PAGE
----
• The reservations contemplated in clause (4) of Article 16 should not exceed 50%. While 50% shall be the rule, it is necessary not to put out of consideration certain extraordinary situations inherent in the great diversity of this country and the people.
Issue 6
• Whether clause (4) of Article 16 provides reservation only in the matter of initial appointments or does it provide for reservations in promotions as well?
• Article 16(4) does not permit reservations in matters of promotions.

Introduced by the 77th Amendment Act of 1995
Article 16(4A)
• This Article does not prevent the State
o from making a provision for reservation in matters of promotion
o in favour of SCs and STs
o which are not adequately represented in services under State

Supreme Court on Articles 16(4A):
M. Nagraj v. Union of India [2006] • The constitutional amendments by which Articles 16(4-A) and 16(4-B) have been inserted flow from Article 16(4). They do not alter the structure of Article 16(4).
• They retain the controlling factors or the compelling reasons, namely, backwardness and inadequacy of representation which enables the States to provide for reservation keeping in mind the overall efficiency of the State administration under Article 335.
• They do not obliterate any of the constitutional requirements, namely, ceiling limit of 50% (quantitative limitation), the concept of creamy layer (qualitative exclusion), the sub-classification between OBCs on one hand and SCs and STs on the other hand , the concept of post-based roster with inbuilt concept of replacement.
• The State concerned will have to show in each case existence of the compelling reasons, namely, backwardness, inadequacy of representation and overall administrative efficiency before making provision for reservation.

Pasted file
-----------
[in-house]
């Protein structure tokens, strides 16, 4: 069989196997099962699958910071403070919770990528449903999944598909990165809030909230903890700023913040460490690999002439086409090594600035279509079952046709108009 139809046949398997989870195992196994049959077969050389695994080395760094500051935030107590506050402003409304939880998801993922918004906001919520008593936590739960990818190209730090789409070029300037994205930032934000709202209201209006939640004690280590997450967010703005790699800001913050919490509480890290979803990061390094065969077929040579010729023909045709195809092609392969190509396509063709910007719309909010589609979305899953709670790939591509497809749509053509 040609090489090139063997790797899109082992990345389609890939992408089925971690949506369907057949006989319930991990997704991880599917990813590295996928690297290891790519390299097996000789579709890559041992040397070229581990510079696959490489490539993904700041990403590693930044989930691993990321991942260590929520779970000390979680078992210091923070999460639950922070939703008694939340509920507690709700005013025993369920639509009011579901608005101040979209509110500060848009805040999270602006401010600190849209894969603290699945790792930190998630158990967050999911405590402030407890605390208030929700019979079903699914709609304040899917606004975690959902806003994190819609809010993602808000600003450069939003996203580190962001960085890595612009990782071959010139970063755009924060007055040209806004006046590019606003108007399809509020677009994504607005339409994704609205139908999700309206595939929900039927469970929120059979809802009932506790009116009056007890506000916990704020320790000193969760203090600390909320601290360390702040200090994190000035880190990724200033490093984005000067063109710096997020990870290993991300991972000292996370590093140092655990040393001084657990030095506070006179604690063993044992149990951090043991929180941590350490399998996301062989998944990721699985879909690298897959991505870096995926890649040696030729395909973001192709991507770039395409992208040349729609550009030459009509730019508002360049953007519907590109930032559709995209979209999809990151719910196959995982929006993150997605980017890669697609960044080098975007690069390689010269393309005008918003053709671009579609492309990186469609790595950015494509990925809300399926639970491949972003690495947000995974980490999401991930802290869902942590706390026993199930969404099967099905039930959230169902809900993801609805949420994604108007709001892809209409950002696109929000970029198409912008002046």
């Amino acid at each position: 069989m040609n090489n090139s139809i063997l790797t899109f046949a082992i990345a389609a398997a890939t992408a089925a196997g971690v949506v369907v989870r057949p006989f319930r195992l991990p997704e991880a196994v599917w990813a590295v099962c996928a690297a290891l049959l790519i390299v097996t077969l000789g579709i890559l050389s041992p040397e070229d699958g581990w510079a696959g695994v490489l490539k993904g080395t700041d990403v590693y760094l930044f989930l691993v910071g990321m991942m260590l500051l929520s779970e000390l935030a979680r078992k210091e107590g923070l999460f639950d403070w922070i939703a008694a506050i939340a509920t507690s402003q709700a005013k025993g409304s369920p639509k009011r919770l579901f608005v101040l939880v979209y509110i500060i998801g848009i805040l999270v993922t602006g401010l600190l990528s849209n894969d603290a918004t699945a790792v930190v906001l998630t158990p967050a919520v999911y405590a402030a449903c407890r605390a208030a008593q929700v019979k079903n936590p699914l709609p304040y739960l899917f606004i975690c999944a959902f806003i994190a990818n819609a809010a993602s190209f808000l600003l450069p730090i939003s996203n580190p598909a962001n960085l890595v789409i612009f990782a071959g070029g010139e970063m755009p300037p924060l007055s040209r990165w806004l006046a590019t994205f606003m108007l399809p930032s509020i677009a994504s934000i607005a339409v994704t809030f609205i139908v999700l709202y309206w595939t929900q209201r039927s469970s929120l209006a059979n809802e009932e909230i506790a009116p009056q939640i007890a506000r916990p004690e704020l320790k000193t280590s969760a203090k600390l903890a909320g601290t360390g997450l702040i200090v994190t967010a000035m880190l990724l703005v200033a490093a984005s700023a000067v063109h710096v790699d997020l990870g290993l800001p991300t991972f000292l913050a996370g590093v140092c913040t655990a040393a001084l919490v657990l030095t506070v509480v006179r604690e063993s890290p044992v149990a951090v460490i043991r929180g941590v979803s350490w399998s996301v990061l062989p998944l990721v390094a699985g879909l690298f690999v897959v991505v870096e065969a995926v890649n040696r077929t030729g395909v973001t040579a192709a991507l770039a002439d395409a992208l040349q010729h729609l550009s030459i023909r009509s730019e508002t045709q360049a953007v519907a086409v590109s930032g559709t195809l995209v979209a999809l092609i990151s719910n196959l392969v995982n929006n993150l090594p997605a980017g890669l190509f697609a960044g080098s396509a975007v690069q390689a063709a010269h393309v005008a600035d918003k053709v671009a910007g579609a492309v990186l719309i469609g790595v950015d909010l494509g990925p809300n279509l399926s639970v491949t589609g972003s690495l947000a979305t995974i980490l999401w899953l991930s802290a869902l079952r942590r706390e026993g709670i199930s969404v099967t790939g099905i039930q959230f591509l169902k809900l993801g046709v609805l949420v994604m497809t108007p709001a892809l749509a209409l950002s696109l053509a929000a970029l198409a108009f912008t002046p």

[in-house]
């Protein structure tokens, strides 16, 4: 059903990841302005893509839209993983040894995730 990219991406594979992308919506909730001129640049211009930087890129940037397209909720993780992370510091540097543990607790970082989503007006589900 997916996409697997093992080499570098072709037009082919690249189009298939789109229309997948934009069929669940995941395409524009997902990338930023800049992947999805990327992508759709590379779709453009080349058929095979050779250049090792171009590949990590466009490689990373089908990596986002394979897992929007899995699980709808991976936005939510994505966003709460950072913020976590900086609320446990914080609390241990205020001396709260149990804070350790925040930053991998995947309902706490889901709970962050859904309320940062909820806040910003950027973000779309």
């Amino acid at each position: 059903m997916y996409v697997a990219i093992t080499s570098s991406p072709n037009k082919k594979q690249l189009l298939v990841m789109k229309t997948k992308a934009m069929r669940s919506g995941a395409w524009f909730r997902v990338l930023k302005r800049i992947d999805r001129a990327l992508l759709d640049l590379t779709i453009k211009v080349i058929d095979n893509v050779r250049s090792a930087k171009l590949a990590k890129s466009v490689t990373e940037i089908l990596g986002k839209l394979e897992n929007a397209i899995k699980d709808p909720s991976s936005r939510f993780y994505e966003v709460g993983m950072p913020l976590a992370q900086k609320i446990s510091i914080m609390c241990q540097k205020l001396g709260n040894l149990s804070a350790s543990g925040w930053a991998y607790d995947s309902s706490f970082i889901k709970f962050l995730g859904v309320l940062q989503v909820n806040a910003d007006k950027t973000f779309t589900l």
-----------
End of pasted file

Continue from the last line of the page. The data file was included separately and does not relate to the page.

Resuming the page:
• The State is not bound to make reservation for SCs/STs in matters of promotions. However, if they wish to exercise their discretion and make such provision, the State has to collect quantifiable data showing backwardness of the class and inadequacy of representation of that class in public employment in addition to compliance with Article 335.
• Even if the State has compelling reasons, the State will have to see that its reservation provision does not lead to excessiveness so as to breach the ceiling limit of 50% or obliterate the creamy layer or extend the reservation indefinitely.

Supreme Court revisited M Nagraj in
Jarnail Singh v. Lachhmi Narain Gupta [2018] • The 2006 directions on collecting quantifiable data on the backwardness of SC/STs were contrary to the 1992 judgment by a nine-Judge bench.
• The states were not required to “collect quantifiable data” reflecting the backwardness among these communities.
• SCs and STs were the “most backward or the weakest of the weaker sections of society” and presumed to be backward.
• The entire teaching is through Power Point presentations
• Genuine English Medium teaching
• Exam oriented approach
• Special emphasis on Concept-clearing, Answer-writing and Judgment-writing
• Regular weekly tests for Pre and Mains
• Complete solutions of past papers, both Pre and Mains
• Interactive teaching
• Case law approach
• Selected Notes
• Regular Homework